P.S.: 6k KGS estimate has been based on playtesting against GNUGo over 40-60 games – winrate is about 50% with 4000 playouts/move. Best I can do… But you can connect the program itself to KGS too:

http://www.gokgs.com/gameArchives.jsp?user=michibot

Categories: software Tags: , , , ,

BIPOP-CMA-ES Patch

October 24th, 2014 No comments

In part of my research, I have been heavily involved with building portfolios of optimization algorithms. Optimization algorithms stay at the root of many computational tasks, from designing laser mirror systems to neural network training. We want to find a minimum (or maximum) of some mathematical function, and for some functions it’s easier than for others.

For very many fairly hairy functions, the best state-of-art optimization algorithm is based on genetic algorithms and it’s called CMA-ES. It also has a very nice Python implementation by its original author, Nikolaus Hansen.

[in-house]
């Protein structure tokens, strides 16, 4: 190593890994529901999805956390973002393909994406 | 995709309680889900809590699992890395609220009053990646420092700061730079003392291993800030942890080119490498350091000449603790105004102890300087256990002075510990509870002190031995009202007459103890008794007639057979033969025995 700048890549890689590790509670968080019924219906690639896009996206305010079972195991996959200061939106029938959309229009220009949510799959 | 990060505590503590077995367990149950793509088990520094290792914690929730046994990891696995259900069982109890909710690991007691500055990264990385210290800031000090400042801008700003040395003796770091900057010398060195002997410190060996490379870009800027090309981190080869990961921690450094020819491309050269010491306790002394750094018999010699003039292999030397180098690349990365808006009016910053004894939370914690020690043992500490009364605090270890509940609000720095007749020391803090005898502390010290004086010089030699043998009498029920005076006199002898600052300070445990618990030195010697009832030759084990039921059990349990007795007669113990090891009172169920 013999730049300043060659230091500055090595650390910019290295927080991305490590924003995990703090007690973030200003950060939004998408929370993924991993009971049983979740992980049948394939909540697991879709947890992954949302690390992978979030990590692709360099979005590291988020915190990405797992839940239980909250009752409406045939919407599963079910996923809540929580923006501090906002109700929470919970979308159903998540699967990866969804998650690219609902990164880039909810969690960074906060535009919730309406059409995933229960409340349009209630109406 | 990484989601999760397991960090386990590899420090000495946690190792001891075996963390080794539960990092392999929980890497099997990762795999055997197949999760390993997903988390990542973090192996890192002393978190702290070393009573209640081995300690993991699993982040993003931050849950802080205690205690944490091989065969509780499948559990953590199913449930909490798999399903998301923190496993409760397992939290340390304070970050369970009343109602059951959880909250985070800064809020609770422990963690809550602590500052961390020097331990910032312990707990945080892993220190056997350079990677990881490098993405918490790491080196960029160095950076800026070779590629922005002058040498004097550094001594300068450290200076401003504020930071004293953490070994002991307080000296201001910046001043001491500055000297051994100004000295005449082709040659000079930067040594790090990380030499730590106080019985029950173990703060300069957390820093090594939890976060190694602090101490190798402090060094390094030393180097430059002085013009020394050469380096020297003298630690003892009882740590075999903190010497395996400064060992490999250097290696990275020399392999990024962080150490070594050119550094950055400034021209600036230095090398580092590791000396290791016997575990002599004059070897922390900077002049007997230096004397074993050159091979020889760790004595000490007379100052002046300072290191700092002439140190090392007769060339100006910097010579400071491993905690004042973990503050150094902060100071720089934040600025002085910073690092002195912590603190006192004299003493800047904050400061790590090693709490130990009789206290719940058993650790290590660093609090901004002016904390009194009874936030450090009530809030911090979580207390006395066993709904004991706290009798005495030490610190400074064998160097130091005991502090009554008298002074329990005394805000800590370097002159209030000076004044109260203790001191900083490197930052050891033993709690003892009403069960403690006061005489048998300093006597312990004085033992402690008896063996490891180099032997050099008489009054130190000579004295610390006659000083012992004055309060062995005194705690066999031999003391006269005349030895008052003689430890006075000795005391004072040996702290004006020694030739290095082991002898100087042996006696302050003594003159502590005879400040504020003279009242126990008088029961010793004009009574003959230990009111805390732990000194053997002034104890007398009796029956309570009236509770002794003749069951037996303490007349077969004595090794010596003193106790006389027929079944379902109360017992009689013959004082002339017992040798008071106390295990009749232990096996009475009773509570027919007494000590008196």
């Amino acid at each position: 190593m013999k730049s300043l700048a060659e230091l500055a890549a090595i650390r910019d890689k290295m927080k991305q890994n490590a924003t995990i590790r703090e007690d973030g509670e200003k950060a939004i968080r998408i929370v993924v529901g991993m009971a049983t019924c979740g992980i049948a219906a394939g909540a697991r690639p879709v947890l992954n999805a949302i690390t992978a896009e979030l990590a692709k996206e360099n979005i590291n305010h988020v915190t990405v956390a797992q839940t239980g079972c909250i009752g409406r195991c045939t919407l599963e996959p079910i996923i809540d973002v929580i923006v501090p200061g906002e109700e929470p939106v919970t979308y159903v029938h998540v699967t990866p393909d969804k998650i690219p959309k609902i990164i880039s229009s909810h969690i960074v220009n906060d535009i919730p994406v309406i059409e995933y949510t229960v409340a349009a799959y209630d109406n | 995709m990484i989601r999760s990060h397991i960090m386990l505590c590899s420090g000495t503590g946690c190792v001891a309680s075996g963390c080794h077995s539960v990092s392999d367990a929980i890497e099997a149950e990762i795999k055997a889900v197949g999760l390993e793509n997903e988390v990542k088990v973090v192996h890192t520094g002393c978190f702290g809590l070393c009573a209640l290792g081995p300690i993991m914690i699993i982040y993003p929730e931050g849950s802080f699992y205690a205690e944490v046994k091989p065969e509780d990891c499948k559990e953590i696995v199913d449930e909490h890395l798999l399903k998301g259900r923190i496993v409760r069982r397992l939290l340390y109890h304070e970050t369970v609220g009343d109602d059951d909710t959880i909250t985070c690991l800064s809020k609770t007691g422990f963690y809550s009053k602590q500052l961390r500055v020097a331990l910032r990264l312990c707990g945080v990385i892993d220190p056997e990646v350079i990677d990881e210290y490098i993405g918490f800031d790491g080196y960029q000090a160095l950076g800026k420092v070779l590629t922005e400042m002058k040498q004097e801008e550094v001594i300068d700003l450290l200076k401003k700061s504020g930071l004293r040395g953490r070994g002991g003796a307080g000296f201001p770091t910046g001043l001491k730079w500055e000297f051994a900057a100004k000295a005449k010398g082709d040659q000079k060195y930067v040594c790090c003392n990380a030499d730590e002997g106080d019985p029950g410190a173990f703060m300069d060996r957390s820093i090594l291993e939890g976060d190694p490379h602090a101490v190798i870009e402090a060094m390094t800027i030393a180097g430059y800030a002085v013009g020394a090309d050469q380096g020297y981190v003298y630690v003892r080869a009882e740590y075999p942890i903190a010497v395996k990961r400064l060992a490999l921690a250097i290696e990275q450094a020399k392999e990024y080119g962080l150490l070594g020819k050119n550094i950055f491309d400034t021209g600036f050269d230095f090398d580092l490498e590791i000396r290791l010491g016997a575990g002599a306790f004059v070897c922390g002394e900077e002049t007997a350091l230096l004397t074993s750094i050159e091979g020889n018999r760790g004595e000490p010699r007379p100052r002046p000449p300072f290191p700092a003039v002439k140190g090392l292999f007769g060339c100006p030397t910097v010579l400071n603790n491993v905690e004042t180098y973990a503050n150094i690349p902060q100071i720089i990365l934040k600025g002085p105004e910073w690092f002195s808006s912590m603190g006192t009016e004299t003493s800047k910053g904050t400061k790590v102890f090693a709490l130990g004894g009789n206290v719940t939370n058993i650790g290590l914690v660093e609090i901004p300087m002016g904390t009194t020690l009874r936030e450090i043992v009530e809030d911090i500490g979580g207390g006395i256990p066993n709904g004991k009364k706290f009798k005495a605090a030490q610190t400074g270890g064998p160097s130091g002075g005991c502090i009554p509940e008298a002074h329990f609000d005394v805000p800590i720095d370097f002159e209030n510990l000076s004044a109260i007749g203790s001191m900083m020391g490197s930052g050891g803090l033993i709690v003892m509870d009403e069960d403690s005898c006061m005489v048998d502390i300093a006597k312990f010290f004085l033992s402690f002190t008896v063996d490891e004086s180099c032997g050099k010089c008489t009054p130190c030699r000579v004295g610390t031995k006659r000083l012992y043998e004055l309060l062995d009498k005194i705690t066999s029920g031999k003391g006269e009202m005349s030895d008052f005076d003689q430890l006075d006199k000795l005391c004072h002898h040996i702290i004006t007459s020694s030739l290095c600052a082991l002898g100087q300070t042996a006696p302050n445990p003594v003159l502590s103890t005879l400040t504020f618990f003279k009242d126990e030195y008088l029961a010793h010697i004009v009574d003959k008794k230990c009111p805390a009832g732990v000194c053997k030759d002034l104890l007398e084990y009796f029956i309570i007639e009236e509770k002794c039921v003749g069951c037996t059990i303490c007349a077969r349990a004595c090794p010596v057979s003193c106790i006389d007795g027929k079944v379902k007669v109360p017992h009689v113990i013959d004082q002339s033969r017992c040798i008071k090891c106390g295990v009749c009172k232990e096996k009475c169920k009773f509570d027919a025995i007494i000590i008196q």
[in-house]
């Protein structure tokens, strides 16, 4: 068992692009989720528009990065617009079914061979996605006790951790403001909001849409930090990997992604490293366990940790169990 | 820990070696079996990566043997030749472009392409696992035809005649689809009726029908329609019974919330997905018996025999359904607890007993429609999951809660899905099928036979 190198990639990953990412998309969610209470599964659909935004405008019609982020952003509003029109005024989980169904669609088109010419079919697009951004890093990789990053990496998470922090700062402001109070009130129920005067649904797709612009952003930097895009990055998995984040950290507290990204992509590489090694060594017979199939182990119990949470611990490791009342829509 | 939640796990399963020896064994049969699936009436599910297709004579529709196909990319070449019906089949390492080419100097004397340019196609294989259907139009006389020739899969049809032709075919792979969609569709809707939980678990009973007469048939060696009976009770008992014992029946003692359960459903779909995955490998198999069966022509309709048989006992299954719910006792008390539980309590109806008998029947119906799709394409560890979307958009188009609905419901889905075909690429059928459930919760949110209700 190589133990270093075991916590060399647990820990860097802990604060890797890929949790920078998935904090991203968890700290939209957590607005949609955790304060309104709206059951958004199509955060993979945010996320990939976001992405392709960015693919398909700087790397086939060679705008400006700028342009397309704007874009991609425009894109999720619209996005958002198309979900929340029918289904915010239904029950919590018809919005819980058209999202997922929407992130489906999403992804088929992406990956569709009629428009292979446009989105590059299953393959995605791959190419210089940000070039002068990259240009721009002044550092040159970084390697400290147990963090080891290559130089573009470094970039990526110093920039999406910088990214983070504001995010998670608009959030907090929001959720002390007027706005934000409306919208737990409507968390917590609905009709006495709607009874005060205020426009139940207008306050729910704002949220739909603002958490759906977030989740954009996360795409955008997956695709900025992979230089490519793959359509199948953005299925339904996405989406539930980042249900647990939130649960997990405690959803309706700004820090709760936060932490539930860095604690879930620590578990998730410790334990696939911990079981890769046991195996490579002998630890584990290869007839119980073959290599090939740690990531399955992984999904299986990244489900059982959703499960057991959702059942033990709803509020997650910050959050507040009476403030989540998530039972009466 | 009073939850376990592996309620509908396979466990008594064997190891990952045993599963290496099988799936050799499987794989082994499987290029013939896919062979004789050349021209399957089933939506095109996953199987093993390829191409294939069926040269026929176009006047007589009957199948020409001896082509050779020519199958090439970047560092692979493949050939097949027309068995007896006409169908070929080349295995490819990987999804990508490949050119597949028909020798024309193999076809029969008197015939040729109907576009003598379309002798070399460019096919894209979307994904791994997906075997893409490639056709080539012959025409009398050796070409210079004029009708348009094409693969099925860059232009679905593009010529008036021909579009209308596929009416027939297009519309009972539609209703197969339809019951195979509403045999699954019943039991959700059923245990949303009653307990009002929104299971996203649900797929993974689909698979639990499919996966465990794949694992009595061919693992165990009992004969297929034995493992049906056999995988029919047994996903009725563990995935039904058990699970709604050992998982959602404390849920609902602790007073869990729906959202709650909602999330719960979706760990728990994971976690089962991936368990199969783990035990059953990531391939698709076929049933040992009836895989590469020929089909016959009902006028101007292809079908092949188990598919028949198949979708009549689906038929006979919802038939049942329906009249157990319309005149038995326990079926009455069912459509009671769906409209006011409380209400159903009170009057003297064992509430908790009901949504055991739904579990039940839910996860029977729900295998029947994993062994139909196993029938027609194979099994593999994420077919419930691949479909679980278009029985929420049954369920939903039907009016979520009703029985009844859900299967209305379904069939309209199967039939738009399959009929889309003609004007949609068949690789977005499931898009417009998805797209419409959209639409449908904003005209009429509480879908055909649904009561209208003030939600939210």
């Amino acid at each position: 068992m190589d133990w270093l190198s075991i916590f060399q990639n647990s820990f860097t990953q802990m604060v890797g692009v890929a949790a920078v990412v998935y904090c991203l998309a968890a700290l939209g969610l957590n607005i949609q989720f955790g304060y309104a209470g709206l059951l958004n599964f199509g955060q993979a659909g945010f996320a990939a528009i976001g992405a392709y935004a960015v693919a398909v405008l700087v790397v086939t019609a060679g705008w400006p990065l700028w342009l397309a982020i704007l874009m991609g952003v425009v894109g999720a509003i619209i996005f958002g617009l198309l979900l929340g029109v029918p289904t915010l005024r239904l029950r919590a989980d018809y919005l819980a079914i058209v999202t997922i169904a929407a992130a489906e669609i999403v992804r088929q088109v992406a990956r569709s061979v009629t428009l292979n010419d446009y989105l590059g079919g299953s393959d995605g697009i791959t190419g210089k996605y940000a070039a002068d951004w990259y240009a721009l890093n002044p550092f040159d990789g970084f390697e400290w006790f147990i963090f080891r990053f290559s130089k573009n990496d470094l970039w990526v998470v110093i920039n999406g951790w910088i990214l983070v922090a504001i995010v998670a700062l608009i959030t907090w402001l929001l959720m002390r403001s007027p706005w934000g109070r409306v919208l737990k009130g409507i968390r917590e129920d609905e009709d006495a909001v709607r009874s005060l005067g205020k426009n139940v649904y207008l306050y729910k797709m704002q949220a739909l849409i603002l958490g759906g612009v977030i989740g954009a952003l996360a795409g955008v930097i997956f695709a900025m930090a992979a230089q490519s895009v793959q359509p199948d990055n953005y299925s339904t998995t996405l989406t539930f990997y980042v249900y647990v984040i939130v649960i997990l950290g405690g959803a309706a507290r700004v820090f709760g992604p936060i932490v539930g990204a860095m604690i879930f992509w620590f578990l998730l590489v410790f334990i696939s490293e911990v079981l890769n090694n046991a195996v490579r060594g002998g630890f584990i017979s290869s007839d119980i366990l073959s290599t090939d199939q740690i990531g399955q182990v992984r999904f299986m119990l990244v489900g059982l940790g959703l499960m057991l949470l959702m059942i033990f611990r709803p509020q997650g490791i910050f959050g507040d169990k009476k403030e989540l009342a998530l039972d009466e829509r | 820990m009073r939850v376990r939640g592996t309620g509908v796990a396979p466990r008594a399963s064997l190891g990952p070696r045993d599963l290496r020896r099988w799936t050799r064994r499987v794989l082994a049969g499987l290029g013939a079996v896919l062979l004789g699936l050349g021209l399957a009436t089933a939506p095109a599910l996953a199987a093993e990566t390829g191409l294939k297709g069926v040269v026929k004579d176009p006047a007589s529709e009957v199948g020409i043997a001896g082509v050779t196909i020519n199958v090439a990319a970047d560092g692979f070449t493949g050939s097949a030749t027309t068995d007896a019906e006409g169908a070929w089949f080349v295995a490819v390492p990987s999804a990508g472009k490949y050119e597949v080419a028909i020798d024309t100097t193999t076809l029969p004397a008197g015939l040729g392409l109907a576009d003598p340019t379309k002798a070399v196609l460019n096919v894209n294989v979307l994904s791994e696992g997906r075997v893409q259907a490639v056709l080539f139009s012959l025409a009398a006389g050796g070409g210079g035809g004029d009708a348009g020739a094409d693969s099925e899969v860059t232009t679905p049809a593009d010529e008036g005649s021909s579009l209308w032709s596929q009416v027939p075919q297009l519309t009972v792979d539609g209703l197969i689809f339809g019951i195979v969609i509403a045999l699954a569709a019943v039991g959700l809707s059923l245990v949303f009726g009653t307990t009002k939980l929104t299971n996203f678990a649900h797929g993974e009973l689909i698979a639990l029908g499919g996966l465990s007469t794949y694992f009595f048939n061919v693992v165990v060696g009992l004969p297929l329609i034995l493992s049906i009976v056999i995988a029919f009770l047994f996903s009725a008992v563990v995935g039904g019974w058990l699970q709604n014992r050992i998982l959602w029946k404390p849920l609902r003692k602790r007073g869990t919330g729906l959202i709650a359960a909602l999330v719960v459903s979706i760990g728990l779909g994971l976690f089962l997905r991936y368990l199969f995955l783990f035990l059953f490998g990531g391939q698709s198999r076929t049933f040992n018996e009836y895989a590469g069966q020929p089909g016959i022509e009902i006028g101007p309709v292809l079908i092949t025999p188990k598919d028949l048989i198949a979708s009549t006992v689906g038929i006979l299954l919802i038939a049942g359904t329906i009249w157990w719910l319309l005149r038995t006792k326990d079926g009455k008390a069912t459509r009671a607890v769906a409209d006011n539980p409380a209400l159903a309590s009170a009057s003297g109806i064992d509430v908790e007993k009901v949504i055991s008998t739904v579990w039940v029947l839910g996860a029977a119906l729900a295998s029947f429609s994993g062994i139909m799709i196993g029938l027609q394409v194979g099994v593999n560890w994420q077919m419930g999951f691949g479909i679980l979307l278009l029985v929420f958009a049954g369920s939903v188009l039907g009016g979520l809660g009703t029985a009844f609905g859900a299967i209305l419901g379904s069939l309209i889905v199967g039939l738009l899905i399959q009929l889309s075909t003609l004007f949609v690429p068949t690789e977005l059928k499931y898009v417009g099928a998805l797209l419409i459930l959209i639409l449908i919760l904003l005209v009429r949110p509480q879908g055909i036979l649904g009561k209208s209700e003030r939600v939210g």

CMA-ES is still not as good as it could be on some functions with many local optima, but its performance can be much improved by establishing a restart strategy that will repeatedly restart it with varying population size and parameters. The best performing restart strategy is BIPOP-CMA-ES and unfortunately, it had no Python implementation so far. I took care of that more than a month ago, but since it’s taking some time to get my modifications upstreamed, if anyone would find that useful,

here is a patch for CMA-1.1.02 adding BIPOP restart strategy